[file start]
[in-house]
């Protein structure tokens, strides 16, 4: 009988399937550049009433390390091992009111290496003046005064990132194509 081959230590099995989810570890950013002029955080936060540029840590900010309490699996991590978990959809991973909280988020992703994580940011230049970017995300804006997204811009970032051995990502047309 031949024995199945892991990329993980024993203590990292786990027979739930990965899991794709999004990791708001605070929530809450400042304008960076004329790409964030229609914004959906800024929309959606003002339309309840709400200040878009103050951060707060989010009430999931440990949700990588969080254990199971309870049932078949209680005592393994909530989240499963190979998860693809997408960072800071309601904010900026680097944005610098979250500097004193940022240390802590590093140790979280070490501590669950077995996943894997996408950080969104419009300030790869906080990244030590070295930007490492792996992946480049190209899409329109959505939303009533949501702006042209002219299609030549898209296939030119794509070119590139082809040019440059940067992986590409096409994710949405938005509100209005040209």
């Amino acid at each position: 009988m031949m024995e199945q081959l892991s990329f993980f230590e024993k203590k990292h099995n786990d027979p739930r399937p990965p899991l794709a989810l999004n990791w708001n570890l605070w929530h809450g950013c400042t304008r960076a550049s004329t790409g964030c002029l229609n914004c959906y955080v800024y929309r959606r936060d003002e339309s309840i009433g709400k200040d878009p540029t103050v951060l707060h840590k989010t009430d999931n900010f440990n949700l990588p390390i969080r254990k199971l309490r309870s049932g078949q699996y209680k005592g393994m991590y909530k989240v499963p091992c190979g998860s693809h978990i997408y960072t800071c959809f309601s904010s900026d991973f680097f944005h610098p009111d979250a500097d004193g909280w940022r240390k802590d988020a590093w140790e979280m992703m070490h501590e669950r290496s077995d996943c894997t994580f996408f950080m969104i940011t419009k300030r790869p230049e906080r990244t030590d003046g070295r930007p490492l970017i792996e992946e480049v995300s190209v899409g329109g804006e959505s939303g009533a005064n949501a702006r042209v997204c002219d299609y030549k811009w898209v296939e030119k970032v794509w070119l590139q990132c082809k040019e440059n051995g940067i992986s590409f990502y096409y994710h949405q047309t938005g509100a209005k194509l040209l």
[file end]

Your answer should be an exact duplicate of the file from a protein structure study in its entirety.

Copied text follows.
[in-house]
């Protein structure tokens, strides 16, 4: 009988399937550049009433390390091992009111290496003046005064990132194509 081959230590099995989810570890950013002029955080936060540029840590900010309490699996991590978990959809991973909280988020992703994580940011230049970017995300804006997204811009970032051995990502047309 031949024995199945892991990329993980024993203590990292786990027979739930990965899991794709999004990791708001605070929530809450400042304008960076004329790409964030229609914004959906800024929309959606003002339309309840709400200040878009103050951060707060989010009430999931440990949700990588969080254990199971309870049932078949209680005592393994909530989240499963190979998860693809997408960072800071309601904010900026680097944005610098979250500097004193940022240390802590590093140790979280070490501590669950077995996943894997996408950080969104419009300030790869906080990244030590070295930007490492792996992946480049190209899409329109959505939303009533949501702006042209002219299609030549898209296939030119794509070119590139082809040019440059940067992986590409096409994710949405938005509100209005040209």
């Amino acid at each position: 009988m031949m024995e199945q081959l892991s990329f993980f230590e024993k203590k990292h099995n786990d027979p739930r399937p990965p899991l794709a989810l999004n990791w708001n570890l605070w929530h809450g950013c400042t304008r960076a550049s004329t790409g964030c002029l229609n914004c959906y955080v800024y929309r959606r936060d003002e339309s309840i009433g709400k200040d878009p540029t103050v951060l707060h840590k989010t009430d999931n900010f440990n949700l990588p390390i969080r254990k199971l309490r309870s049932g078949q699996y209680k005592g393994m991590y909530k989240v499963p091992c190979g998860s693809h978990i997408y960072t800071c959809f309601s904010s900026d991973f680097f944005h610098p009111d979250a500097d004193g909280w940022r240390k802590d988020a590093w140790e979280m992703m070490h501590e669950r290496s077995d996943c894997t994580f996408f950080m969104i940011t419009k300030r790869p230049e906080r990244t030590d003046g070295r930007p490492l970017i792996e992946e480049v995300s190209v899409g329109g804006e959505s939303g009533a005064n949501a702006r042209v997204c002219d299609y030549k811009w898209v296939e030119k970032v794509w070119l590139q990132c082809k040019e440059n051995g940067i992986s590409f990502y096409y994710h949405q047309t938005g509100a209005k194509l040209l």